Wednesday, October 26, 2016
Gateway to Sikhism

 Guru Angad Dev



Guru Angad, a painting at the Lahore Museum (courtesy F.Aijazzudin)

Guru Angad is seated under an orange canopy. The pale carpet on which he sits is spread over a striped rug. An attendant stands by a terrace wall waving a peacock feather 'chauri' over the Guru. Adog lies asleep in front of the Guru.

One day a man, Gobind, came to the Guru and said that if he became victorious in a lawsuit against his relations, he would found a city in honor of the Guru. Fortune favored him and he started to found the city on the bank of the river Beas. He began the work but what was done during the day, was in some mysterious manner undone at night. Gobind came to the Guru and prayed to him to grant him his desire to build the city.

Upon this the Guru sent Baba Amar Das to help him. Babaji prayed to God for His ssistance. The city's work proceeded without any further delay and Baba Amar Das named it Gobindwal and later on it was called Goindwal. Gobind did
not forget to build a palace in it for his benefactor Amar Das. When the work was successfully completed, Gobind went to the Guru to offer his thanks and to beg him to come and live in the newly founded city. The Guru did not wish to leave his town, so he ordered Baba Amar as to go and live in Goindwal by night and come to him by day. Babaji obeyed the Guru and settled in Goindwal. In the process of time he took with him all his relations from Basarka and helped them in settling there.

Baba Amar Das was now living in Goindwal and his daily routine was- to rise very early in the morning, take a pitcher of water from the river Beas and proceed to Khadur which was about three miles away. The pitcher of water was for Guru Angad to bathe with. On the way he would recite Japji. There was a mid-way spot which was called Damdama or breathing place where he could rest for a while. A temple was erected on this spot later on. After attending the morning service, Asa di Var, he would fetch water for the Guru's kitchen, clean dishes and bring firewood from the forest. During the day he would learn Gurbani (Word) from the Guru. In the evening he would attend Sodar and evening Kirtan. After putting the Guru to rest, he would return walking to Goindwal backwards in supreme reverence for his Master.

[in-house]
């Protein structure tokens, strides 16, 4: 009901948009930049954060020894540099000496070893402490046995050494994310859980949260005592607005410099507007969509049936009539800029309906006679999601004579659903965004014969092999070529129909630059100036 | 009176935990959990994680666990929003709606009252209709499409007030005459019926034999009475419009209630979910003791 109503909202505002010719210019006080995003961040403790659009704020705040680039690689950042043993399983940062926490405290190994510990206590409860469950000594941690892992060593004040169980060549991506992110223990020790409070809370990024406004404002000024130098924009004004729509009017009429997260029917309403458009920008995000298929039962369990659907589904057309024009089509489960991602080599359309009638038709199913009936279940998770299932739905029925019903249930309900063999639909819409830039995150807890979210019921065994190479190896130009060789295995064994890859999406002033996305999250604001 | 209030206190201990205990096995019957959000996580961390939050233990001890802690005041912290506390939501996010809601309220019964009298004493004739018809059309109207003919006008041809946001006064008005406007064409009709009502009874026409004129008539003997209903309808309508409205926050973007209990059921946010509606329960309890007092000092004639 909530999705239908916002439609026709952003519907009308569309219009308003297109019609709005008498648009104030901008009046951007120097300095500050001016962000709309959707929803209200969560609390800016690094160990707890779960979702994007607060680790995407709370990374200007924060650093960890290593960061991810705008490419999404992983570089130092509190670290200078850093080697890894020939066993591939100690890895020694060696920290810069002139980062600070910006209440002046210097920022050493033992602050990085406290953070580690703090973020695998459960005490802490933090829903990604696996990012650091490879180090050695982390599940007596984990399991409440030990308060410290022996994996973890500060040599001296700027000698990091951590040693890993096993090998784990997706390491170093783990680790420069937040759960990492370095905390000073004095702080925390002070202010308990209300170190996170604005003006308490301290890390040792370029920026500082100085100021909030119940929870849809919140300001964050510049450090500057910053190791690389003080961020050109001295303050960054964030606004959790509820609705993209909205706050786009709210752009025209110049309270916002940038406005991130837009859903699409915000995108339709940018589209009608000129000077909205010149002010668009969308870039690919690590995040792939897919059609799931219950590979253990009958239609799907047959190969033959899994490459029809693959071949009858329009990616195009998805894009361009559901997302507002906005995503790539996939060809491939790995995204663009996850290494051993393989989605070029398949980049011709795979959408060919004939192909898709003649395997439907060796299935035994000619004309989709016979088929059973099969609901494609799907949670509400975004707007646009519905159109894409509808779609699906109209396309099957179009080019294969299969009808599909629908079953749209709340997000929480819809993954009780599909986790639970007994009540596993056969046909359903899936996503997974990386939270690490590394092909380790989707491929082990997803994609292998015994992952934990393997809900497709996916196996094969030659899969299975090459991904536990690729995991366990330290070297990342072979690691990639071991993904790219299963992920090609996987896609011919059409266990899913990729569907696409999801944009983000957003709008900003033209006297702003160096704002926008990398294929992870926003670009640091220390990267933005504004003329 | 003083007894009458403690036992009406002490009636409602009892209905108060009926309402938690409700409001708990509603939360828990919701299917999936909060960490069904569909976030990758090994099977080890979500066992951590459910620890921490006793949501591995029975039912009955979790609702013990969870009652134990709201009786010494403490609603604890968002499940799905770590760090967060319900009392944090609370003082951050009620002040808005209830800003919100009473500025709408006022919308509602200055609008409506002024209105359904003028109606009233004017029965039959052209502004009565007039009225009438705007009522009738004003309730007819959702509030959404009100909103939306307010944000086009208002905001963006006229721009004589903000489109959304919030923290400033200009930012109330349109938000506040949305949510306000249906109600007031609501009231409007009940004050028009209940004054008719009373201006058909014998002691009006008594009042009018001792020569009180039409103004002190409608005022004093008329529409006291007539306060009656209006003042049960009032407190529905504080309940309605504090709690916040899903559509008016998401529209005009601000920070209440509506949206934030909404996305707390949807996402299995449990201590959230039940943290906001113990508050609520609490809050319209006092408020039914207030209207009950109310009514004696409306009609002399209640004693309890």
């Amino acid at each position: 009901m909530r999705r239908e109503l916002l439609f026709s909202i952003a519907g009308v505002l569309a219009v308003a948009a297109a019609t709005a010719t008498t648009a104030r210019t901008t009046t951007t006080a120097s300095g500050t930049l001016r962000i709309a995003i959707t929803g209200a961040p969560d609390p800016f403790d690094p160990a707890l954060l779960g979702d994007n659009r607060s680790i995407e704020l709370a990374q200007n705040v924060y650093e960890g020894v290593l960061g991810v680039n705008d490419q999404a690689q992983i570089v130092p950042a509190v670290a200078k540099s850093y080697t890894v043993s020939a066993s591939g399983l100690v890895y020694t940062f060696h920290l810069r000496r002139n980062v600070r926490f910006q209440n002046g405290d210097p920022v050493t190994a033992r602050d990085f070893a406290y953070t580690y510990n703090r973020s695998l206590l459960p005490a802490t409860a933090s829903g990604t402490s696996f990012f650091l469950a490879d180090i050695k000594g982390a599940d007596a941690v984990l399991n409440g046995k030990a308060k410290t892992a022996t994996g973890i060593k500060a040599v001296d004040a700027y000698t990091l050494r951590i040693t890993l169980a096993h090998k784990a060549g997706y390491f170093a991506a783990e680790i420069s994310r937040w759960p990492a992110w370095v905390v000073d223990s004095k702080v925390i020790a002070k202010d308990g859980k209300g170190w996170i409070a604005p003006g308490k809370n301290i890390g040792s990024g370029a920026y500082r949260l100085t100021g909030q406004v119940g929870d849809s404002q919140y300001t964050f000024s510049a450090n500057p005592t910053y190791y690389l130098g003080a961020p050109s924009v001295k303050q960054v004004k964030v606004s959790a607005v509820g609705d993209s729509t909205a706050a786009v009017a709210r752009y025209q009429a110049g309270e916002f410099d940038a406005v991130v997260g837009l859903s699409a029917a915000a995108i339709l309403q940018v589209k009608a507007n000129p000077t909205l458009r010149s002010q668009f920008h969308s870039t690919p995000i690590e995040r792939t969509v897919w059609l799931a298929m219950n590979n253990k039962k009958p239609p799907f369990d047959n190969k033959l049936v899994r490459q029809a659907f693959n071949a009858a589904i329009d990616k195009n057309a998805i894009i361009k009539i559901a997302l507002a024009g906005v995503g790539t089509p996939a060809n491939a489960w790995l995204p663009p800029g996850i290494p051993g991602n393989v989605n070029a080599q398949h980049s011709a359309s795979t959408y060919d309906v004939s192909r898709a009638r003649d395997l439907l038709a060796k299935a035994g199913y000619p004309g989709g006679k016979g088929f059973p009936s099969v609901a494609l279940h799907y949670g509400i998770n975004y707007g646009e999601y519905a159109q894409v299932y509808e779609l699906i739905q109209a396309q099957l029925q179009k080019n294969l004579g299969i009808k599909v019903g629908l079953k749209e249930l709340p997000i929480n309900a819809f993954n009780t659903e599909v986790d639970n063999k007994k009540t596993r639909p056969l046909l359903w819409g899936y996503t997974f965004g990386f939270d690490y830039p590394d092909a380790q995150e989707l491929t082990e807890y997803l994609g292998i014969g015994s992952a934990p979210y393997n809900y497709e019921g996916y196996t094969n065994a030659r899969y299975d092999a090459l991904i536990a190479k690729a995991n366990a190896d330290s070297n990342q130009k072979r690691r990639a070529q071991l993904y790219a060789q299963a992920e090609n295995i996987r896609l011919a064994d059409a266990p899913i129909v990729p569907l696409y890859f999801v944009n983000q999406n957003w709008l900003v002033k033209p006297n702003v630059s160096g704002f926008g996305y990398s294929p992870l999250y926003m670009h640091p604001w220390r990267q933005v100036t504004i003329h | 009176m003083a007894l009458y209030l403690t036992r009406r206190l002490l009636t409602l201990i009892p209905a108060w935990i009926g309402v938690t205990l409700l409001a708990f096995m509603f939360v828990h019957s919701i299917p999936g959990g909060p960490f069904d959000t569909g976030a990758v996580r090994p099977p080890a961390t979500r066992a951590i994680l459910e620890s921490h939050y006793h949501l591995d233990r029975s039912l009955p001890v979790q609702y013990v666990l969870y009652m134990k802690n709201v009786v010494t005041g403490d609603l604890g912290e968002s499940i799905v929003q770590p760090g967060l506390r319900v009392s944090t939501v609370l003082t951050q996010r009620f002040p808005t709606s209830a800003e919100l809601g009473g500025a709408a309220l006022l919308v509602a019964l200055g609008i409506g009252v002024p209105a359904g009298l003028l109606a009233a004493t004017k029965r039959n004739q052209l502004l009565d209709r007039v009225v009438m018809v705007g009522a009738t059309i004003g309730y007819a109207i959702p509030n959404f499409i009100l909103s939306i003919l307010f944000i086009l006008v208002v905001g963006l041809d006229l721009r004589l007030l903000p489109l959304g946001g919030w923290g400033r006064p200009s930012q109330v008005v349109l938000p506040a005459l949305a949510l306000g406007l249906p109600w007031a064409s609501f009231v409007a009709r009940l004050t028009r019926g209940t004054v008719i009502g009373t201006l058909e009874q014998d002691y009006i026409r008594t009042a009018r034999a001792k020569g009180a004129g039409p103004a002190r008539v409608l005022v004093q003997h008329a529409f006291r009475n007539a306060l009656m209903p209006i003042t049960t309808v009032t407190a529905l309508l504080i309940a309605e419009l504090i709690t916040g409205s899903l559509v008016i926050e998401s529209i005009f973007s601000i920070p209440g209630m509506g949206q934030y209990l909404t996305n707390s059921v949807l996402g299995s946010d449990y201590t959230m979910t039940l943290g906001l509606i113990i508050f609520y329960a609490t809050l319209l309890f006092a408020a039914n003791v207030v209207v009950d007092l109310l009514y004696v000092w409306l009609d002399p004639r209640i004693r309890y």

The first duty Guru Angad performed after his morning devotions and kirtan was to tend the sick and succour the needy. His healing touch and loving compassion relieved many of their pains and distresses.

There lived a Sadhu (monk), Tapa in Khadur. He was worshipped as a Guru by the Khahira Jats only. Tapa had jealousy against the Guru and contended reverence shown to Guru by his followers. He maintained that he should be
worshipped instead of the Guru since Guru was a family man and not an ascetic.
One year there were no monsoons and as a result there was a drought in the land. People were distressed and went to Tapa for his help to procure rain. Tapa told them that he was a monk, yet no one worshipped him and instead everybody worshipped the family man (Guru), and so he asked them to go to the Guru and ask him to procure rain for them. They went to the Guru who replied,"Be satisfied with God's Will." They came back to Tapa who told them,"If you expel the Guru from the town, I will bring rain within twenty-four hours." Ultimately the Guru left the town and went seven villages away from Khadur where Tapa had no influence.